The flight home was uneventful, but you could see the differences between the red and blue parts of the country in evidence: LaGuardia Airport almost everyone was masked, no one was in Nashville. But everything was on time, our bags arrived, the shuttle to the parking lot came almost immediately, and we were able to get home within slightly more than an hour after our flight landed. I miss Scooter, of course; we can’t pick him up until tomorrow from the kitty spa so the Lost Apartment feels very strange not having him bitching at me for food or cuddles every so often. After the inevitable re-acclimatization to being home, we watched two episodes of Ozark, which is heading for its finale before retiring for the evening for bed. I am going to hate finishing Ozark, a show I’ve loved from the beginning for its intricate plotting and exceptional character development. Today I’ve got to dig through the emails and start making lists and getting shit done. I need to finish this short story, I need to make a lot of plans, and I need to get my life and career kickstarted. New York was lovely, as always, and it was probably one of the best trips I’ve had in a very long time. (Not much competition, I have to confess, but still.) Because I slept so well the entire time I was gone I didn’t come home exhausted, and all I am really experiencing this morning is “I flew yesterday” fatigue of a bit. But I am feeling just as motivated as I was feeling while I was up there, and it is lovely to be back staring at my enormous computer screen again (note to self: make eye appointment stat) with something other than dread and that horrible overwhelmed feeling. Sure, I have a lot to do, but let’s face it–I can do it.

I finished reading Mango, Mambo, and Murder on the flight from LaGuardia to Nashville (chef’s kiss, Raquel; more on that later) and then started reading Carol Goodman’s debut novel, The Lake of Dead Languages, originally published twenty years ago. I’ve become a big fan of Carol’s and need to read more of her canon; I’ve loved everything she’s written that I’ve read and this book is no exception. (If you’re not reading Carol Goodman, shame on you and correct that immediately) She is also as delightful in person as she is on the page–I met her at St. Petersburg Bouchercon at the HarperCollins cocktail party, and I fanboyed all over the place and I regret NOTHING. I’m also looking forward to digging into more of the TBR pile as well as some of the new additions I picked up off the book table after the banquet. I also read Hemingway’s To Have and Have Not while I was on this trip (more on that later), so my reading mojo seems to be back; I think I am going to try to have at least an hour set aside every day to read. I also have to read Ellen Byron’s Bayou Book Thief before our bookstore event in a few weeks. Such an odious chore! Anyway, the Goodman is fantastic, as I knew it would be, and am enjoying the hell out of it.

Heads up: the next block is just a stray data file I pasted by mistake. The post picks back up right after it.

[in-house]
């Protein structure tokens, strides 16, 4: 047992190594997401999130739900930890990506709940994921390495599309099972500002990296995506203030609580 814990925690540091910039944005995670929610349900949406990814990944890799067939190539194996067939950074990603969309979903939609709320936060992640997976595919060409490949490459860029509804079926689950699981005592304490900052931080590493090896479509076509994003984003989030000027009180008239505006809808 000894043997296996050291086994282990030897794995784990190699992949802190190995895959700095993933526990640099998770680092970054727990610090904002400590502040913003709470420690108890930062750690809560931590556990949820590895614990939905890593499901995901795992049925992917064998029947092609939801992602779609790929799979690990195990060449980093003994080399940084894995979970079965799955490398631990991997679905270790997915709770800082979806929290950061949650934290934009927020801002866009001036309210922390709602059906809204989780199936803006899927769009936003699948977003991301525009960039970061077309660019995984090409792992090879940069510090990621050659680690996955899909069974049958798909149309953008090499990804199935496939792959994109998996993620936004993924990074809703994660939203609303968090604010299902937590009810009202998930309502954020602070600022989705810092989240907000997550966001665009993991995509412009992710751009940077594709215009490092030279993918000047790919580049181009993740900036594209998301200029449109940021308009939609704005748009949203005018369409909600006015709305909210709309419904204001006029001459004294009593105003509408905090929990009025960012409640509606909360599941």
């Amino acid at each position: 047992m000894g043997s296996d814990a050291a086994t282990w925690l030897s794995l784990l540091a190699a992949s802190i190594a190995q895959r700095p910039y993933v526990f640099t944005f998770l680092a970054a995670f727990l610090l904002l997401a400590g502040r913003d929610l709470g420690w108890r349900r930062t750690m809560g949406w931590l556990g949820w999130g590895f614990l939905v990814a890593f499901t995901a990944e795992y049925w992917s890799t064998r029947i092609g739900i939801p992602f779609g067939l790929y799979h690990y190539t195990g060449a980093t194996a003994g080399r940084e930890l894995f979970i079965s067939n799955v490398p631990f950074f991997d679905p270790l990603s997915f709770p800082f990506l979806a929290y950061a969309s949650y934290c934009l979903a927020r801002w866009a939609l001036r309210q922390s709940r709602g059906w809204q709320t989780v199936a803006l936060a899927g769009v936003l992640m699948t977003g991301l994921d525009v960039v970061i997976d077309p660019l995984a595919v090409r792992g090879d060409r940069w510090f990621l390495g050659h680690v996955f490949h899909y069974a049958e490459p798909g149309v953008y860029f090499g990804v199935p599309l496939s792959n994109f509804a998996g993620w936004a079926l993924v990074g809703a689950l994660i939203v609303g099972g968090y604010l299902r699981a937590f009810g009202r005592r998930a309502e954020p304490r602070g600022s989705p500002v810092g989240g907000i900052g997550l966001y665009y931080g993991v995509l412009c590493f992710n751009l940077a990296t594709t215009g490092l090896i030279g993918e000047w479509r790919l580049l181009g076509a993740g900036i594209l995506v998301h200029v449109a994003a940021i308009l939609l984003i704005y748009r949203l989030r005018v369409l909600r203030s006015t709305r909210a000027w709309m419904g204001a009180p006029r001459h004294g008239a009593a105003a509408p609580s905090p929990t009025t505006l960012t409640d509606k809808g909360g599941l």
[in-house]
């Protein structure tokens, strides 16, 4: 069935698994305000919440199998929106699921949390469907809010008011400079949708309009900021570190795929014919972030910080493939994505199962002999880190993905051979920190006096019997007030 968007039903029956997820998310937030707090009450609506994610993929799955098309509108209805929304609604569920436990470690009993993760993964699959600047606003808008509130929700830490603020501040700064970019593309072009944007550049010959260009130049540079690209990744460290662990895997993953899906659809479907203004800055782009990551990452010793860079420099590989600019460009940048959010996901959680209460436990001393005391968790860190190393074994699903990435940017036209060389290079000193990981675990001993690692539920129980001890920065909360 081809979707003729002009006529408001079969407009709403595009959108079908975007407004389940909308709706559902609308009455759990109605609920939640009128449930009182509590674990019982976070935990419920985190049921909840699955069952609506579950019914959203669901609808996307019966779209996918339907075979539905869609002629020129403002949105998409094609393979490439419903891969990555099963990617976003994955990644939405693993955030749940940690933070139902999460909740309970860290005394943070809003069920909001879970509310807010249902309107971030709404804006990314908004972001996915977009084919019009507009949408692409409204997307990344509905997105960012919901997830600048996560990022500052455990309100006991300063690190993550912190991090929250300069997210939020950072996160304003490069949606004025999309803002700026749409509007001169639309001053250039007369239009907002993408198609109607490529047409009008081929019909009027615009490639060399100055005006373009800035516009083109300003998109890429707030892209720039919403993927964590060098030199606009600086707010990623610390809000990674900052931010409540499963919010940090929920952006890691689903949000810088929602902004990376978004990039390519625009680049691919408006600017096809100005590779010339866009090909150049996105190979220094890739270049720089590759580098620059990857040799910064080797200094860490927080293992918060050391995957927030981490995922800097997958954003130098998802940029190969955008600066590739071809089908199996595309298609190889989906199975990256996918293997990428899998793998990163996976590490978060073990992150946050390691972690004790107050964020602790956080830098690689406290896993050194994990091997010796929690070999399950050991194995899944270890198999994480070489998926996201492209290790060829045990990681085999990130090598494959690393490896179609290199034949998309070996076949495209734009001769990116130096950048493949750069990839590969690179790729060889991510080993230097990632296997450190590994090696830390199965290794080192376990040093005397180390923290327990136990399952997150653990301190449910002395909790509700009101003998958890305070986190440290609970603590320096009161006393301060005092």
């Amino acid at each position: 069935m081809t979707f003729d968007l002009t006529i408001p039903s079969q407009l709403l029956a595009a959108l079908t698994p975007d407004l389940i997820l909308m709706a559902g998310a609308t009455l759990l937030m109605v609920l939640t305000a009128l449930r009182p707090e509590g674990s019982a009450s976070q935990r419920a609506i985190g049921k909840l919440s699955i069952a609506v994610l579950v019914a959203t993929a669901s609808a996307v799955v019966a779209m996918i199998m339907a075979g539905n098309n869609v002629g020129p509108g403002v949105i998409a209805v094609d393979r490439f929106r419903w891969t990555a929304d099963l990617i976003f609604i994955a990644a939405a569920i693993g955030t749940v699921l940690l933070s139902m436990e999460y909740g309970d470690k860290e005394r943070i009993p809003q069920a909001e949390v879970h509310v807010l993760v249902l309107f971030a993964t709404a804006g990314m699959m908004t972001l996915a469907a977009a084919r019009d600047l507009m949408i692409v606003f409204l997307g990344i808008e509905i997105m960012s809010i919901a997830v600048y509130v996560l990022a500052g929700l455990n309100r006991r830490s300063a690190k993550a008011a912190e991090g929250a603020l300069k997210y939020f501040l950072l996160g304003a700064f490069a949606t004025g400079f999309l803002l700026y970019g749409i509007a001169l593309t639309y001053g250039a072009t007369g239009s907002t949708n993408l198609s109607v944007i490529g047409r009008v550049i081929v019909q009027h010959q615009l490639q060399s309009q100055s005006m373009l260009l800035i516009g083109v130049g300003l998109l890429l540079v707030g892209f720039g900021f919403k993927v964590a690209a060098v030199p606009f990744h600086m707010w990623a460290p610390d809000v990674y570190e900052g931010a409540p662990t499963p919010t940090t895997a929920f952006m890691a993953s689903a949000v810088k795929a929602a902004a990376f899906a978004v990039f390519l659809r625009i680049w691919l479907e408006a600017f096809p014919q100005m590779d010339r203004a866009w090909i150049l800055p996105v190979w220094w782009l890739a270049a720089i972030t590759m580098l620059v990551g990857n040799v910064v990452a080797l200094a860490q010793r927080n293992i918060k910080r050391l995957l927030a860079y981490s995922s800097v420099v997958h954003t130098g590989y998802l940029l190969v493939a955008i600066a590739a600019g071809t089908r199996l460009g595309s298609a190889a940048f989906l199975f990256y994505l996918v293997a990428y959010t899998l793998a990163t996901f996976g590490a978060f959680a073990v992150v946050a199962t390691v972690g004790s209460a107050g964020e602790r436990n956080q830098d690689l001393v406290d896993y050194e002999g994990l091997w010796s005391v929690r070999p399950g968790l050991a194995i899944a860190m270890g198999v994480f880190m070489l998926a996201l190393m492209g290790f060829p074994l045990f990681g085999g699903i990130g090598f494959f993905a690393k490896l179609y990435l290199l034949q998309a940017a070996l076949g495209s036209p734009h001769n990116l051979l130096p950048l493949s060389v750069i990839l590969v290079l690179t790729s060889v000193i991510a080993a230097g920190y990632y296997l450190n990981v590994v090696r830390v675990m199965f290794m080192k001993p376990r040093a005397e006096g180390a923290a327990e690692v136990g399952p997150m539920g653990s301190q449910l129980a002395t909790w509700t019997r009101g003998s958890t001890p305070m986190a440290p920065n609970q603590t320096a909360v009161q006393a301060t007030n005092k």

But as I reflected in my easy chair last night while watching Youtube videos about Heartstopper (more on that later; but I am obsessed with that show; and want to watch it again), I’ve been incredibly lucky with my life and last week was a very strong reminder of that. I think, in some ways, this past week in New York snapped me almost completely out of the pandemic funk I’ve been in since the beginning and as I said the other day, I feel like me again. This trip had a lot to do with it, for sure. It’s lovely when you can get some clarity, and it was lovely that I was able to travel and get some rest and not be tired all the fucking time while I was away. I am hopeful that will be an exciting new trend for me going forward: sleeping well while not at home. One can hope and dream, at any rate–but that’s not the right attitude to have, and I think that’s been a lot of the problem over the last few years; my attitude has been negative about everything and that’s not helpful or workable. Here’s hoping those days (well, years) of a poor attitude are in the rearview mirror.

And on that note, I am heading into the spice mines. I have a lot on my plate and I need to start cleaning it so I can make another trip to the buffet of life and load ‘er up again. Have a lovely Sunday, Constant Reader.

Sweet and Innocent

Well, that was a morning, was it not?

I took today off for appointments, and as is my usual wont, tried to cram in as many as possible on the same day to save paid time off. So far today I’ve been to the West Bank, the North Shore, and Metairie, but am now safely home and ready to kick it back and get to work on this massive to-do list I somehow have managed to avoid for most of the weekend. (I justified my utter and complete laziness this weekend on being home for the weekend and it being my first weekend at home after a trip; justification can always be found, frankly. I have a PhD in it, methinks, or at least should) But I feel relatively good, despite having to get up so early this morning for the trip to the West Bank (oil change at my dealership, before a trip out to the North Shore and…well, you already know the rest). I took along Eli Cranor’s stunning debut novel, Don’t Know Tough, to read in various waiting rooms, and it is actually a most marvelous read. I finished Marco Carocari’s Blackout over the weekend, which was also a lovely read, and we did a lot of binge-watching. We finished watching Why Didn’t They Ask Evans, which we rather enjoyed, and then moved on to get caught up on Servant, which is actually rather disturbing yet compulsively watchable.